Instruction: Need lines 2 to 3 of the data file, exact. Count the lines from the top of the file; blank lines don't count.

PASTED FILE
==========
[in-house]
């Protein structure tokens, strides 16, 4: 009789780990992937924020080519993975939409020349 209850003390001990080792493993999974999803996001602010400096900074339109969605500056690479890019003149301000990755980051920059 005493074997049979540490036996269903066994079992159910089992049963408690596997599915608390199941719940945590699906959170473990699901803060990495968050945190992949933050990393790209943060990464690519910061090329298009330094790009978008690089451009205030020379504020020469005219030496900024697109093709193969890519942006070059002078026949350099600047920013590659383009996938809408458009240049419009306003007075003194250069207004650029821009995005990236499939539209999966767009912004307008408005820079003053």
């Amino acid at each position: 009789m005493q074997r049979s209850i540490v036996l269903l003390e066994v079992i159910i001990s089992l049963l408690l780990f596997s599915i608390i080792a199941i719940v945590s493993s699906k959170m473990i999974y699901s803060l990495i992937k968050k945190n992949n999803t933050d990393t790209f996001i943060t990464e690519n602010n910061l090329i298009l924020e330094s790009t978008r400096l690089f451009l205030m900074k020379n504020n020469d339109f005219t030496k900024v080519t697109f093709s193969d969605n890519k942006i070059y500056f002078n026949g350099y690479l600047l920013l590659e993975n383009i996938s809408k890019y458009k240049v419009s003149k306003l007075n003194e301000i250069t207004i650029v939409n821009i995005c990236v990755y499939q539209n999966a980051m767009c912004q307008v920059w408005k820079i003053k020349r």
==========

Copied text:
């Protein structure tokens, strides 16, 4: 009789780990992937924020080519993975939409020349 209850003390001990080792493993999974999803996001602010400096900074339109969605500056690479890019003149301000990755980051920059 005493074997049979540490036996269903066994079992159910089992049963408690596997599915608390199941719940945590699906959170473990699901803060990495968050945190992949933050990393790209943060990464690519910061090329298009330094790009978008690089451009205030020379504020020469005219030496900024697109093709193969890519942006070059002078026949350099600047920013590659383009996938809408458009240049419009306003007075003194250069207004650029821009995005990236499939539209999966767009912004307008408005820079003053």
């Amino acid at each position: 009789m005493q074997r049979s209850i540490v036996l269903l003390e066994v079992i159910i001990s089992l049963l408690l780990f596997s599915i608390i080792a199941i719940v945590s493993s699906k959170m473990i999974y699901s803060l990495i992937k968050k945190n992949n999803t933050d990393t790209f996001i943060t990464e690519n602010n910061l090329i298009l924020e330094s790009t978008r400096l690089f451009l205030m900074k020379n504020n020469d339109f005219t030496k900024v080519t697109f093709s193969d969605n890519k942006i070059y500056f002078n026949g350099y690479l600047l920013l590659e993975n383009i996938s809408k890019y458009k240049v419009s003149k306003l007075n003194e301000i250069t207004i650029v939409n821009i995005c990236v990755y499939q539209n999966a980051m767009c912004q307008v920059w408005k820079i003053k020349r």